Leading article: Two scapegoats do not add up to banking reform


After all the commotion this week, one could be forgiven for thinking Britain's entire banking industry revolves around Sir Fred Goodwin's knighthood and Stephen Hester's bonus.

It is time to calm the hysteria, call off the witch-hunt and resist the temptation to do down one of Britain's most successful industries just when we need it the most.

On the matter of Mr Hester, the Prime Minister must take some of the blame. Downing Street is now denying David Cameron's involvement in pay discussions at Royal Bank of Scotland, which is 82 per cent owned by the taxpayer. But by allowing hints that he was pushing for the chief executive's bonus to be kept below the symbolic £1m mark, Mr Cameron helped to shape an outcome that is the worst of both worlds. For Mr Hester, as a senior figure in a highly paid industry, the £963,000 worth of shares he will receive on top of his £1.2m salary is far from generous. For the general public, it may be nominally less than £1m, but it still looks like excess.

The strongest case for trimming Mr Hester's bonus is that the Government should set an example. It is a superficially appealing argument, but one that is full of holes. The first is Mr Hester's contract: given that he is doing his job well, rewriting the terms and conditions cannot be either legally or morally justified. Then there is the likely outcome. Mr Hester does not need the job. If he is not paid in line with his market value then he, and perhaps his board, may take their services elsewhere. With RBS in need of major reform, a cheaper but less competent chief executive is hardly the best way to safeguard taxpayers' money. Even less so because it would achieve so little. However restrained pay might be at RBS, why should Bob Diamond at Barclays, say, take any notice?

Mr Hester is not the only banker under fire. There is also growing clamour for Sir Fred, his predecessor at RBS, to lose his knighthood. Again, the case appears to be simple: Sir Fred was honoured for services to banking; his bank failed at great public expense; therefore, he should be stripped of his gong. But again, there are more questions than answers. While Sir Fred may have been reckless, there is no evidence he broke the law. Meanwhile, others who have – such as Lord Browne (who admitted perjury) and Lord Archer (who went to jail for it) – retain their honours. How is Sir Fred less worthy? And what, then, about other ennobled bankers touched by the meltdown – Sir Victor Blank, the former chairman of Lloyds, for example?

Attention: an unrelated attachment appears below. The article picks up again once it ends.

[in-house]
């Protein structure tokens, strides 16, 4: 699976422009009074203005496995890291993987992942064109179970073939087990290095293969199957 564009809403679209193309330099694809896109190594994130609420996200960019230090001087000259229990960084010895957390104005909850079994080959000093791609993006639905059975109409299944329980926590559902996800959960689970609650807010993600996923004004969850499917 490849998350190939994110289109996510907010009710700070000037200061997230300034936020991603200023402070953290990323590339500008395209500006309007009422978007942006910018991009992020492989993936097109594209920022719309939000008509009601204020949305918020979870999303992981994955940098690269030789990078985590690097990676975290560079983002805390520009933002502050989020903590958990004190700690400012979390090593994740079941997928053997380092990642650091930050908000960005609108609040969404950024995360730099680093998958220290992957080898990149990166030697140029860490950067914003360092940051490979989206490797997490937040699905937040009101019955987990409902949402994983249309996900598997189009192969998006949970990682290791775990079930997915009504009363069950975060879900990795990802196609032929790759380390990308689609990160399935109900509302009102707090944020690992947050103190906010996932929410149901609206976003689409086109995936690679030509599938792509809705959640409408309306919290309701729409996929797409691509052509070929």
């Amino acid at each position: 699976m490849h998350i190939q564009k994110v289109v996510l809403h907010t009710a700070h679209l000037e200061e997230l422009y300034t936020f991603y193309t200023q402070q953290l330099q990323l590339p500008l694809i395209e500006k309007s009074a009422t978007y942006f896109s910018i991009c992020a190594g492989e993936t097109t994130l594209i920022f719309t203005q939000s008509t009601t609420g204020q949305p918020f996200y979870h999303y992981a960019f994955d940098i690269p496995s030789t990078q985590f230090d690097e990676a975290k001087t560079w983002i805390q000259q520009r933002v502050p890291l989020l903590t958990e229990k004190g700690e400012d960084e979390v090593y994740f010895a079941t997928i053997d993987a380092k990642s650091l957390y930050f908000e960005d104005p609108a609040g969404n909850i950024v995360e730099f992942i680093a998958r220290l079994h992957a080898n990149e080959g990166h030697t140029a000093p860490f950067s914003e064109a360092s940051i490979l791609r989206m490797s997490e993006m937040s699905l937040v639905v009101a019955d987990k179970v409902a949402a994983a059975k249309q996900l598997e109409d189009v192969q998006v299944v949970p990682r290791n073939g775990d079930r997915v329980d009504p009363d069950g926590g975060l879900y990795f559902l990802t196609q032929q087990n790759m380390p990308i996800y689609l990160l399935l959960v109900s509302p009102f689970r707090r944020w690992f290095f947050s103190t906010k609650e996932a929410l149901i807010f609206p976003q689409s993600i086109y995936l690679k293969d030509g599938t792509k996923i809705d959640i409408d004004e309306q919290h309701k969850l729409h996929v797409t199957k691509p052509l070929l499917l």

Logic is not at work here. Rather, both Sir Fred and Mr Hester are being made scapegoats. It must stop. Outrage at the excesses that led to the crisis may be understandable. But emotion is being allowed to out-shout reason. Indeed, such unchecked vitriol risks damaging one of Britain's few truly world-class industries. It may be fashionable to blame bankers for all Britain's economic ills, and to talk of the resurgence of manufacturing as if talk were all that was required, but the City of London remains central to our economy and is something of which we should be proud.

That is not to say that bankers' pay is not grossly out of kilter. But it is not up to the Government to remedy it. The problem with banking is neither Sir Fred nor Mr Hester; it is the culture of the industry as a whole. As such, change can come only from within. That means regulation and reform, via the Bank of England, the Financial Services Authority and its successors. Not as eye-catching as a bust-up over Mr Hester, of course, nor with the same political dividend as cutting Fred the Shred down to size. But it is the only rational course. And what Britain's banks need more than anything is a dose of rationality.

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